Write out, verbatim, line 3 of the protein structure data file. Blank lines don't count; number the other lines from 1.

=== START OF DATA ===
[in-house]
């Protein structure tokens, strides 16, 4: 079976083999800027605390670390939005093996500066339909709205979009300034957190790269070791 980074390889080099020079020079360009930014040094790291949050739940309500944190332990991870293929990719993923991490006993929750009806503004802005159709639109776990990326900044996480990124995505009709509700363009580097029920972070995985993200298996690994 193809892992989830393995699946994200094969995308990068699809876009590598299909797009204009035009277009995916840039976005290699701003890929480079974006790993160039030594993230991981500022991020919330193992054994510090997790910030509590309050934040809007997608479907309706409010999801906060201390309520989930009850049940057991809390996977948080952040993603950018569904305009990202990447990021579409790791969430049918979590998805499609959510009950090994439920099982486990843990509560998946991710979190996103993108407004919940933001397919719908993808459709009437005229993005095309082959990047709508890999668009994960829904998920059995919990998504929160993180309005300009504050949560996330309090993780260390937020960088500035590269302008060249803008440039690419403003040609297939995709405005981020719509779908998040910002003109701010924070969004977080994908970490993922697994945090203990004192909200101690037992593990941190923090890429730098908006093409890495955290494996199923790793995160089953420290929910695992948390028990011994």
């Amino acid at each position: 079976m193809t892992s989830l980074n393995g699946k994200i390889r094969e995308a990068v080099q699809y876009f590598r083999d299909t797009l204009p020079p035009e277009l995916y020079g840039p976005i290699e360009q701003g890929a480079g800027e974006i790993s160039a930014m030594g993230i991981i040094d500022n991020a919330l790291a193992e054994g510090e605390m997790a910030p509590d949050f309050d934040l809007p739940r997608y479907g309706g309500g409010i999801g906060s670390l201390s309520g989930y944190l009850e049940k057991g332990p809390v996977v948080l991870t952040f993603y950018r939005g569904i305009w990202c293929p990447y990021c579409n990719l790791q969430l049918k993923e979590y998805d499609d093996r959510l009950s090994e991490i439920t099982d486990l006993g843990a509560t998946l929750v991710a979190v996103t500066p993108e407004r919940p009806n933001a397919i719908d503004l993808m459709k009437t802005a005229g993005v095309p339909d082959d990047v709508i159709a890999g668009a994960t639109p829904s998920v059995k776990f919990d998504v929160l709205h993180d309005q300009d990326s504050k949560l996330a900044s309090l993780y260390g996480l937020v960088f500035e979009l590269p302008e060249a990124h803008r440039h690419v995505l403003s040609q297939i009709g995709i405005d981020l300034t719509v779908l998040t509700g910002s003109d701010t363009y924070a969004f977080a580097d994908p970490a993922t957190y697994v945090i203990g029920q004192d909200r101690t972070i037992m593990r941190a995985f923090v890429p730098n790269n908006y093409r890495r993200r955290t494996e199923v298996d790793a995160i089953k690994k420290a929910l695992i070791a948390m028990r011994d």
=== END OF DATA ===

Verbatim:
């Amino acid at each position: 079976m193809t892992s989830l980074n393995g699946k994200i390889r094969e995308a990068v080099q699809y876009f590598r083999d299909t797009l204009p020079p035009e277009l995916y020079g840039p976005i290699e360009q701003g890929a480079g800027e974006i790993s160039a930014m030594g993230i991981i040094d500022n991020a919330l790291a193992e054994g510090e605390m997790a910030p509590d949050f309050d934040l809007p739940r997608y479907g309706g309500g409010i999801g906060s670390l201390s309520g989930y944190l009850e049940k057991g332990p809390v996977v948080l991870t952040f993603y950018r939005g569904i305009w990202c293929p990447y990021c579409n990719l790791q969430l049918k993923e979590y998805d499609d093996r959510l009950s090994e991490i439920t099982d486990l006993g843990a509560t998946l929750v991710a979190v996103t500066p993108e407004r919940p009806n933001a397919i719908d503004l993808m459709k009437t802005a005229g993005v095309p339909d082959d990047v709508i159709a890999g668009a994960t639109p829904s998920v059995k776990f919990d998504v929160l709205h993180d309005q300009d990326s504050k949560l996330a900044s309090l993780y260390g996480l937020v960088f500035e979009l590269p302008e060249a990124h803008r440039h690419v995505l403003s040609q297939i009709g995709i405005d981020l300034t719509v779908l998040t509700g910002s003109d701010t363009y924070a969004f977080a580097d994908p970490a993922t957190y697994v945090i203990g029920q004192d909200r101690t972070i037992m593990r941190a995985f923090v890429p730098n790269n908006y093409r890495r993200r955290t494996e199923v298996d790793a995160i089953k690994k420290a929910l695992i070791a948390m028990r011994d």